This theory applies to this study in that the researcher seeks a harmony between achievement of school goals and objectives and individual needs of teachers and students. Furthermore, this leadership style motivates teachers and students to see the school as a safe and secure place where they feel important and wanted and are committed to working towards the achievement of the institutional goals.
The leadership styles employ by the heads which is the independent variables will to a large extent affect the attitude of teachers and students, their morale, interpersonal relationships, achievement of school goals and objectives. The school heads, who adopts leadership style that creates vision which workers aspire to be, allows for teachers and students participation, shared vision and objectives and allows contribution from teachers and students influence creation of positive school climate.
Conceptual Framework of the Study
But the heads who adopts a leadership style that creates fear and suspicion among the teachers and students or uses punishment and command influences of negative school climate. The teachers and the students will view the school as unsafe and unwanted and they are likely not to be committed to the attainment of school aims and targets. Therefore for this study, democratic and transformational leadership styles were associated with open school climates which creates positive school climate while laissez-faire, autocratic and transactional leadership styles were associated with closed and controlled climates which also creates negative school climate.
The study was conducted using descriptive survey method. The study focused on heads and teachers of selected Senior High Schools in the Hohoe Municipality in the Volta Region of Ghana.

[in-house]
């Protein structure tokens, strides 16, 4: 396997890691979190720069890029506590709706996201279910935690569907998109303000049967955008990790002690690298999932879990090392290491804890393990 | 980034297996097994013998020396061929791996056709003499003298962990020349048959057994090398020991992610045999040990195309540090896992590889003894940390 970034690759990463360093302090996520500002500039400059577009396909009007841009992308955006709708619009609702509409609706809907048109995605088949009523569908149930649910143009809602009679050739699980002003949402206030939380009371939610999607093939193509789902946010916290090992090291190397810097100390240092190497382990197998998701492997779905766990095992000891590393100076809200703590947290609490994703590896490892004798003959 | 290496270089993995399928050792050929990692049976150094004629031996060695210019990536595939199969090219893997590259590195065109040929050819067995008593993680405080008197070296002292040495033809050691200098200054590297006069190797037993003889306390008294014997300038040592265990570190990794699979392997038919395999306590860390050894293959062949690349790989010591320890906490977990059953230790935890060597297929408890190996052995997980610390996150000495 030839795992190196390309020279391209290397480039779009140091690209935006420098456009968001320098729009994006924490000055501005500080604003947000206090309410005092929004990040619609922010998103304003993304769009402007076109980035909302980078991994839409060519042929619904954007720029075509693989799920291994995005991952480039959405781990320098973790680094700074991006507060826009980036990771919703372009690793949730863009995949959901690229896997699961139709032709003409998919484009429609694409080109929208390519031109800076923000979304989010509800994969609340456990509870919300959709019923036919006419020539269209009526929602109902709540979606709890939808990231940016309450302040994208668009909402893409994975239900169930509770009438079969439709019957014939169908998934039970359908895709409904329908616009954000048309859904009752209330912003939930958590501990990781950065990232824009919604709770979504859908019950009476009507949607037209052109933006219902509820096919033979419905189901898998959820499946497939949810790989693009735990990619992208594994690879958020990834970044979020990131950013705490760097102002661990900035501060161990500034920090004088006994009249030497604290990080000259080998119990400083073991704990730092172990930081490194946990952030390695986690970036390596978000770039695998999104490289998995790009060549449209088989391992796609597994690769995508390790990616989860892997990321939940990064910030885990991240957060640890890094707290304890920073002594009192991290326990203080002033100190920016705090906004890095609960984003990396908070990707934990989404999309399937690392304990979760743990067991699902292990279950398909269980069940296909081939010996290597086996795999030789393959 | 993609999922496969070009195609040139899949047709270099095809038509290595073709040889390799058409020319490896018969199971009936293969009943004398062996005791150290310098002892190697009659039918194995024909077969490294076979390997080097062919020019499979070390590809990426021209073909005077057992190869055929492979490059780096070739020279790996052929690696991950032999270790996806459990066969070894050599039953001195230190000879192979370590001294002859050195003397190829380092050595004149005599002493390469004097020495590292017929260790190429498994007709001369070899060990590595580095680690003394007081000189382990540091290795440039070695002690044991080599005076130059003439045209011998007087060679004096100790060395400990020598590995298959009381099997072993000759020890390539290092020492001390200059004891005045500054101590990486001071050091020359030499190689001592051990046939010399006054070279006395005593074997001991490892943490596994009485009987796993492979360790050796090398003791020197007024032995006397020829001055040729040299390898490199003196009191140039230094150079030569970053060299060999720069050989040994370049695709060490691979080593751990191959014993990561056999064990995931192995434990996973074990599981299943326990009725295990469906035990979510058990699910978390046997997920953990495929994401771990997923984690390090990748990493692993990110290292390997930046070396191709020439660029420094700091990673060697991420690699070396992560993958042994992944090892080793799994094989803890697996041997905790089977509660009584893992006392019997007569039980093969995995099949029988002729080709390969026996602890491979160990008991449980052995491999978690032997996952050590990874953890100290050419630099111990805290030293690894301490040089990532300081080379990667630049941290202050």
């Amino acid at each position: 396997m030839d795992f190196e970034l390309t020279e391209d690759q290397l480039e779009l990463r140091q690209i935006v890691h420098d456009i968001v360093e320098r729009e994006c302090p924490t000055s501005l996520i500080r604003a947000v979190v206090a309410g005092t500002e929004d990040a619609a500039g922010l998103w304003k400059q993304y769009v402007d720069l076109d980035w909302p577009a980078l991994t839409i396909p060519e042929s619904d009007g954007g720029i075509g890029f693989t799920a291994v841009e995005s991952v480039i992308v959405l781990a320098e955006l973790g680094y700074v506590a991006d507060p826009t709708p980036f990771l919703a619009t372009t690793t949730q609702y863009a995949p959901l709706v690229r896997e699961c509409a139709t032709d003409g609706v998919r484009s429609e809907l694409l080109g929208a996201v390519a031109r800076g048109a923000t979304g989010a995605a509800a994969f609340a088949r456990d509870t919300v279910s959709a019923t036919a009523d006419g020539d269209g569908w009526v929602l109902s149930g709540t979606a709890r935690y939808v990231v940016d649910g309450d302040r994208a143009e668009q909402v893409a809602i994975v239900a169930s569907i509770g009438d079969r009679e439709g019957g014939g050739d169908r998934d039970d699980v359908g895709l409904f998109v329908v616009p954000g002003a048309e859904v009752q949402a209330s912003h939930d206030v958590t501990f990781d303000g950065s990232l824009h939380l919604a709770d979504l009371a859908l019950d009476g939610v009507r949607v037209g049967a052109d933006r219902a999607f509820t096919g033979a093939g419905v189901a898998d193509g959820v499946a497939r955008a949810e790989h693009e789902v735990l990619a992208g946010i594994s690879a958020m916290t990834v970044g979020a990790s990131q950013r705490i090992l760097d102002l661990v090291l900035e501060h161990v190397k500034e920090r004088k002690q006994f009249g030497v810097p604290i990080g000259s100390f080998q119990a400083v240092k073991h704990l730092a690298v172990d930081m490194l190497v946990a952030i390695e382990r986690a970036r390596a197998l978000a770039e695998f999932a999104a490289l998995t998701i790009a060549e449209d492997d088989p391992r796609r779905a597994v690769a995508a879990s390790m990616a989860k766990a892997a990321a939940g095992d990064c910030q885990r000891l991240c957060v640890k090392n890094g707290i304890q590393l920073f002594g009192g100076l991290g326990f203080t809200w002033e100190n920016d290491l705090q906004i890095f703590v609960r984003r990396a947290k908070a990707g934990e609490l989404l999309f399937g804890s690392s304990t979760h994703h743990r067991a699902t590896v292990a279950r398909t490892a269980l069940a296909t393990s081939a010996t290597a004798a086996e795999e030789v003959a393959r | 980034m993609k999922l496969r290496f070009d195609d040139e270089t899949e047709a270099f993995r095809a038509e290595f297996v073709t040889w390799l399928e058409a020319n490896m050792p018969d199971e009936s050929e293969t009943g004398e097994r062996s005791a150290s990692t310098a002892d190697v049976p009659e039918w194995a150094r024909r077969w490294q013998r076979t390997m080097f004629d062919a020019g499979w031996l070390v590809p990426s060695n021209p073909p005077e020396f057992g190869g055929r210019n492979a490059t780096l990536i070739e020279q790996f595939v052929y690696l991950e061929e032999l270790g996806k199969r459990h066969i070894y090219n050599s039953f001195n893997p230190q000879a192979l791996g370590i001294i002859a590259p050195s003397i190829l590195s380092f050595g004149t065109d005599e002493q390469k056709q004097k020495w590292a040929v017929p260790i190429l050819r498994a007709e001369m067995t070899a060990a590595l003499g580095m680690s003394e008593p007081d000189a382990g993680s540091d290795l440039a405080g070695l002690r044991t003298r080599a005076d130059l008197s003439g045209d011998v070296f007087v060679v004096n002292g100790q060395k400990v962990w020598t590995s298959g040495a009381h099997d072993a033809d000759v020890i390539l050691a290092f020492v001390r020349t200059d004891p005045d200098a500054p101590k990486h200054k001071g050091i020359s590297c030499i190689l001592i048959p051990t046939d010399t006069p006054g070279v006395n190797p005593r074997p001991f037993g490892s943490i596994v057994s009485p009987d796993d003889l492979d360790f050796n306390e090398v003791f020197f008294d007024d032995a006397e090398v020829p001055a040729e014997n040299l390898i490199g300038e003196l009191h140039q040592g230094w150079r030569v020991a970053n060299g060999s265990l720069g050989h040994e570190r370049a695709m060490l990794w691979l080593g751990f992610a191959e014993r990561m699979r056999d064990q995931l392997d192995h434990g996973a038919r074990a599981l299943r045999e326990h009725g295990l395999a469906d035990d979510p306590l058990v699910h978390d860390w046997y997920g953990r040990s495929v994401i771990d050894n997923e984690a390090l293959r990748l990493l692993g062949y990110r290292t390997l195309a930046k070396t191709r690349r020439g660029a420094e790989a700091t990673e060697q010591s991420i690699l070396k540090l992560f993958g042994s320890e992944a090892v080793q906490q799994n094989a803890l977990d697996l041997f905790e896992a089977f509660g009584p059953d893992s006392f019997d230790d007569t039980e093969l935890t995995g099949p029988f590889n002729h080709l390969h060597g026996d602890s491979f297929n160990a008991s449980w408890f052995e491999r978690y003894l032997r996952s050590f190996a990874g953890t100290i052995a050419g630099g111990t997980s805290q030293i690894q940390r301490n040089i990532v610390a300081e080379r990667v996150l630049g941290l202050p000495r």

Sources of Data
The study made use of primary data and secondary data. The primary sources of data were collected from the questionnaires that were administered to respondents of the selected schools.
The study made use of both published and unpublished materials on leadership and school climate in general from journals, books, internet and articles as much as possible.
Study Population and Sampling
The population of this study was one hundred and fifty seven (157) teachers of the three selected Senior High Schools in the Hohoe Municipality in the Volta Region of Ghana.
This study adopted the simple random sampling to select three Senior High Schools. In this technique, each school in the municipality had an equal chance of being selected for the study. Simple random sampling was used because it is the easiest way of assembling the sample. It also gives a fair representation in terms of selecting a sample from a given population since every individual is granted equal opportunity in the selection process (Explorable.com 2008-2015).
One hundred teachers (100) from the three schools were selected as the sample size for the study. In selecting number of respondents in each of the schools, the proportionate sampling was adopted. Proportionate Sampling strategy is often used when the population is made up of several subgroups that are vastly different in number. For this study, the number of participants from each of the schools was determined by their number relative to the entire population (http://www.alleydog.com/glossary/definition). There were seventy three (73) teachers in Hohoe E.P. Senior High School representing 46% of the study population, forty five teachers in the St. Mary’s Seminary Senior High school representing 29% of the population and thirty nine teachers in Akpafu Senior High Technical School representing 25% of the population. In selecting the respondents, the simple random sampling was used to select 46, 29 and 25 teachers from Hohoe E.P. Senior High School, St. Mary’s Seminary Senior High school and Akpafu Senior High Technical School respectively. Table 1 displays sample distribution of the selected schools:
|List of Schools, Population of Teachers and Sample Size|
|St. Mary’s Sem. SHS||73||29|
|Hohoe EP SHS||45||46|
Source: Field survey, 2015
Data Collection Tools